organizers say will be a tidal wave of protests. the for now the crowds are modest. but as parliament prepares for a crucial vote on syrian air strikes next wednesday, these demonstrators including politicians, musicians and film stars, want their say. >> in my lifetime, i have not seen violence promote peace. i don't think we accept it in your families, in our workplace. we don't accept it between a man and his dog, we don't accept it between parents and children. why are we even contemplating the idea that violence is the solution to this? >> we certainly should be tackling isis, but the way of doing it is not to go and are bomb them, which is exactly what they want and which would dignify their position. but to start trying to stifle the money that's going to them. >> reporter: the stop the war row coe lungs accused the government of having no clear strategy when it comes to syria. they say that 14 cumulative years of bombings in afghanistan, iraq and now what's happening in the middle east
only threatens to inflame tensions evening furtherer and bring more bloodshed to europe street. on thursday the british prime minister launched a campaign of his own to persuade lawmakers of the need for airstrikes. british bombers have already been hitting isil tagger nets iraq since last year. he said the fight against isil in syria shouldn't fall to other countries. >> we shouldn't be content outsourcing our security it our allies. if we believe that action can help protect us, then with our allies we should be part that have action not standing aside from it. >> reporter: two years ago, david cameron wanted to launch airstrikes to out of the the syrian president bashar al-assad. that vote was defeated. but after the attacks in paris, isil is seen my many as a more direct threat to national security. this is a scene from 2003, when the former prime minister tony
blair wanted to invade iraq, it was the biggest protest in british history, against a war many saw as illegal. today the prime minister says air strikes are needed for self-defense. a growing number of people believe him. despite this op i think, it's a vote the british government thinks it can win. neave barker, al jazeera, london. >> about 5,000 people gathered in the spanish capital madrid to protest against the international air campaign in syria. some protesters say they don't want spain to become a target for attacks like those in paris two weeks ago. the prime minister has been holding off on a decision about whether to join the coalition ahead of elections later this month. and spain says it's arrested three people suspected of recruiting fight force isil. the interior ministry says two moroccan men were detained in barcelona and a woman was arrest today stop her from traveling overseas to join what spanish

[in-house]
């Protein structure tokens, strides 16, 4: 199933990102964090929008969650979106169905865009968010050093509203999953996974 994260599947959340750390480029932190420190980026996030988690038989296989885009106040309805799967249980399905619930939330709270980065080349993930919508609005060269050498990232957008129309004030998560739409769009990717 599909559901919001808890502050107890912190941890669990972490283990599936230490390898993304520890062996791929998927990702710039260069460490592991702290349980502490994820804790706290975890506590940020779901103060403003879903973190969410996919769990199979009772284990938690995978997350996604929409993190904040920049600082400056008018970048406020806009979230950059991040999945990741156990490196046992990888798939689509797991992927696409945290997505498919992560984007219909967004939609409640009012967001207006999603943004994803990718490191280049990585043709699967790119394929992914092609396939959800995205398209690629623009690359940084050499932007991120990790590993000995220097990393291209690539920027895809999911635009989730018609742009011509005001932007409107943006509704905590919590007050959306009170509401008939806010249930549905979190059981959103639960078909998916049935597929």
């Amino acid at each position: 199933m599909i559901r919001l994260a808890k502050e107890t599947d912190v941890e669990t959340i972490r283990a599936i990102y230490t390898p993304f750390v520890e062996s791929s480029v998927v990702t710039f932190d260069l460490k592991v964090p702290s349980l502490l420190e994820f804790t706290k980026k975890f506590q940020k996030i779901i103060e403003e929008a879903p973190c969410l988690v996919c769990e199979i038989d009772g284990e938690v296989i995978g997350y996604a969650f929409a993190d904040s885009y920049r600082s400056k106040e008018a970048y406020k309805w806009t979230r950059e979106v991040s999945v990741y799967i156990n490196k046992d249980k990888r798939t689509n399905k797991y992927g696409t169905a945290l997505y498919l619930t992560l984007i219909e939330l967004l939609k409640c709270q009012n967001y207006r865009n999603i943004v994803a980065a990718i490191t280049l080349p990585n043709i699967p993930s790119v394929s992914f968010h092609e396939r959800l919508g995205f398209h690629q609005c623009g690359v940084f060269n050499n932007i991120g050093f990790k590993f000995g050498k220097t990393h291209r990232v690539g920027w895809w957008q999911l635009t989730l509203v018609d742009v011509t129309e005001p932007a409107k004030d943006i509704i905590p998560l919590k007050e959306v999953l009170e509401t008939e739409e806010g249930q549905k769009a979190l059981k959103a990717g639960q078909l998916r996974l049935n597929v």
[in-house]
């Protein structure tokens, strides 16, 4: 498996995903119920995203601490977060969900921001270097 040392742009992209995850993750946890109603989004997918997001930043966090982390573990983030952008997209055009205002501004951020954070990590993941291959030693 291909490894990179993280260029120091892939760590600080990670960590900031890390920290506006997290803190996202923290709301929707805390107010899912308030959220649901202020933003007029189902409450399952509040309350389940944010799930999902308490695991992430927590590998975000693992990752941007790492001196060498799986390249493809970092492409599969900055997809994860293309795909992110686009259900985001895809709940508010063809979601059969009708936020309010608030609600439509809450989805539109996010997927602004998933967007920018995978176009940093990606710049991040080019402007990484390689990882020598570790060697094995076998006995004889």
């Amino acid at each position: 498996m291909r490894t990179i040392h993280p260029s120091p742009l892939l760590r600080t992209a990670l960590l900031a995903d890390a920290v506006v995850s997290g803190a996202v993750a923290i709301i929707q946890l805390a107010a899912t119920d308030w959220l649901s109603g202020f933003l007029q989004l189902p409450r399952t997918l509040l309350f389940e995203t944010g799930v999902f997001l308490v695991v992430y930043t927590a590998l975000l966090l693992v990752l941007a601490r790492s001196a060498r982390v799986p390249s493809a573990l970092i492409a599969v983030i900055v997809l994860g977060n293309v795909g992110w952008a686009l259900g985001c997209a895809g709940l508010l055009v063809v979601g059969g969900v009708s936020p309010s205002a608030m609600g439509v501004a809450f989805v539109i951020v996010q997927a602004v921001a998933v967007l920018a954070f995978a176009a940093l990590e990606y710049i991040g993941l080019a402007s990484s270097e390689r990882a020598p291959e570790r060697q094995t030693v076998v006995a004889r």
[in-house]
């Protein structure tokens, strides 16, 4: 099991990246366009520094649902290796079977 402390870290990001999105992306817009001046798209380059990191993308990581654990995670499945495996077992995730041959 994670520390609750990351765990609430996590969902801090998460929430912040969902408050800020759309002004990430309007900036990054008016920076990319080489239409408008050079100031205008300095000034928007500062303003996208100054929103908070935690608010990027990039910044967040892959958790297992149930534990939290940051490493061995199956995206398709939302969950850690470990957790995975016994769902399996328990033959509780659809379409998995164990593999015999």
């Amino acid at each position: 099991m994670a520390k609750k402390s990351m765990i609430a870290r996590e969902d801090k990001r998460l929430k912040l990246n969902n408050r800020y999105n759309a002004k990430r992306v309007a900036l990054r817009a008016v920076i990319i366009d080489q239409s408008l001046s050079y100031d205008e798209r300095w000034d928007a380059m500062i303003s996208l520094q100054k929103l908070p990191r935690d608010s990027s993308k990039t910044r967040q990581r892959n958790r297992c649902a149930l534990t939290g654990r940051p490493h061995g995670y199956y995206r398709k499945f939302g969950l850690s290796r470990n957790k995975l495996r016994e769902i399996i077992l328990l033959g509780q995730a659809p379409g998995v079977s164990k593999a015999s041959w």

authorities described as extremist groups. vladimir putin has signed a decree impositions economic zincses against turkey. tensions have escalated since turkey shot down a russian par plane near the syrian border a few days ago. ankara says the russian fighter jet sped its airspace even though it was warned repeatedly. moscow says the pilot got no warning. >> reporter: the sanctions including restricting the hiring of turkish staff by some russian companies starting next year. russia is temporarily banning imports of some goods produced in turkey. it will also impose tighter controls on scheduled turkish flights in to russia. and has banned charter flights. russian holiday companies, have been ordered not to sale tours to turkey. mess coulhospital could you hasy suspended its visa-free travel agreement with turkey. russia is the biggest supplier of national gas and second
biggest source of tourists. so far ankara has not threatened counter sanctions but continues to maintain what happened was moscow's fault. >> translator: the incidents truly saddens us. we would never have wanted this to happen. however, it is not possible for us to treat such violations as visits from guests, because guests only go a place when they are invited. we truly hope that this isn't repeated where we are never on the side of pain and suffering in our region and in all the world we seek is peace, security and prosperity. ray prominent pro-kurdish lawyer and human rights activist has been shot dead in turkey. he was speaking to media in the predominantly kurdish city when he was fatality wounded. police officers were also killed. he had been detained last month for publically saying that the kurdish armed group the p.k.k. shouldn't be regarded as a
terrorist organization. and hundreds of kurdish pro tests have rallied in istanbul against the death. the march was broken up by police who fired water cannons and tear gas at the crowds. the turkish prime minister said it's unclear if the kurdish activist was caught in the cross fire aura assasinated. iraqi officials have found mass graves containing bodies of members of the minority yazidi community. 113 bodies were found in a village 12-kilometers south of sinjar. one of the graves was found booby trapped with explosives. earlier kurdish fighters had discovered more mass graves in the area. they recaptured the northern iraqi town from isil fighters earlier this month. appealing to the army to stop what they describe as indiscriminate shelling in their area, there has also been a
shortage of food and fuel. residents allege that the iraqi army is stopping trugs from entering the area. lots more ahead on the al jazeera news hour. some good news at last for the family of a young boy who drowned trying to reach europe. and a report on how some locals in uganda are seeing the pope's visit as a business opportunity and great britain takes another step towards winning a first davis cup since 1936, as the murray brothers put them in a commanding position against belgium. ♪ ♪ u.s. government loses its legal authority to collect the phone records of its citizens on sunday. it follows congress' decision to stop the national security agency's mass surveillance program after revelations by former nsa contractor edward